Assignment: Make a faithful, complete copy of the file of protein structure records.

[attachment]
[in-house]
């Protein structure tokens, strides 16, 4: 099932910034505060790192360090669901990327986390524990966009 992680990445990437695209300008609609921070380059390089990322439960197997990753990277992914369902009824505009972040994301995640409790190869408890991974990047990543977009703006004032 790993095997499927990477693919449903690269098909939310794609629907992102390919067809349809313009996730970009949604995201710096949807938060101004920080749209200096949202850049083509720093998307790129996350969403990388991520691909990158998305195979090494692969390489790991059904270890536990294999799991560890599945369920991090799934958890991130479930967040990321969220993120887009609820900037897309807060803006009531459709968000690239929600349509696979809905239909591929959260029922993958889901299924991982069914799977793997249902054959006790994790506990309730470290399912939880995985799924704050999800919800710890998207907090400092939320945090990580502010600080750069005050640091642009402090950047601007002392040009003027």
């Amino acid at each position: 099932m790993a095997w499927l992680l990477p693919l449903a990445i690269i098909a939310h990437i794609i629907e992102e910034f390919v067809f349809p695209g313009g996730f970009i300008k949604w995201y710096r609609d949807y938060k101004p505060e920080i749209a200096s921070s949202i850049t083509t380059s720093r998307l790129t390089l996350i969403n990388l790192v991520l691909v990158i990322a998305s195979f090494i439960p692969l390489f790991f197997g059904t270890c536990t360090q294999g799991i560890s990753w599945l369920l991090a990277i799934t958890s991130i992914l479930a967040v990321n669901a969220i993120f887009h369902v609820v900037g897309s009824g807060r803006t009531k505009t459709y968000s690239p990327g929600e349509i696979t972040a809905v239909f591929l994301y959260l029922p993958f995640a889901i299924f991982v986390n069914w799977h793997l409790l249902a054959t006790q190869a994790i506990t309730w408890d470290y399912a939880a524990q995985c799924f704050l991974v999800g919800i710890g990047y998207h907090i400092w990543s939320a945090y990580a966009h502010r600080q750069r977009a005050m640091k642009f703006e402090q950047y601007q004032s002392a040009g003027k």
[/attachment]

[in-house]
């Protein structure tokens, strides 16, 4: 099932910034505060790192360090669901990327986390524990966009 992680990445990437695209300008609609921070380059390089990322439960197997990753990277992914369902009824505009972040994301995640409790190869408890991974990047990543977009703006004032 790993095997499927990477693919449903690269098909939310794609629907992102390919067809349809313009996730970009949604995201710096949807938060101004920080749209200096949202850049083509720093998307790129996350969403990388991520691909990158998305195979090494692969390489790991059904270890536990294999799991560890599945369920991090799934958890991130479930967040990321969220993120887009609820900037897309807060803006009531459709968000690239929600349509696979809905239909591929959260029922993958889901299924991982069914799977793997249902054959006790994790506990309730470290399912939880995985799924704050999800919800710890998207907090400092939320945090990580502010600080750069005050640091642009402090950047601007002392040009003027």
């Amino acid at each position: 099932m790993a095997w499927l992680l990477p693919l449903a990445i690269i098909a939310h990437i794609i629907e992102e910034f390919v067809f349809p695209g313009g996730f970009i300008k949604w995201y710096r609609d949807y938060k101004p505060e920080i749209a200096s921070s949202i850049t083509t380059s720093r998307l790129t390089l996350i969403n990388l790192v991520l691909v990158i990322a998305s195979f090494i439960p692969l390489f790991f197997g059904t270890c536990t360090q294999g799991i560890s990753w599945l369920l991090a990277i799934t958890s991130i992914l479930a967040v990321n669901a969220i993120f887009h369902v609820v900037g897309s009824g807060r803006t009531k505009t459709y968000s690239p990327g929600e349509i696979t972040a809905v239909f591929l994301y959260l029922p993958f995640a889901i299924f991982v986390n069914w799977h793997l409790l249902a054959t006790q190869a994790i506990t309730w408890d470290y399912a939880a524990q995985c799924f704050l991974v999800g919800i710890g990047y998207h907090i400092w990543s939320a945090y990580a966009h502010r600080q750069r977009a005050m640091k642009f703006e402090q950047y601007q004032s002392a040009g003027k």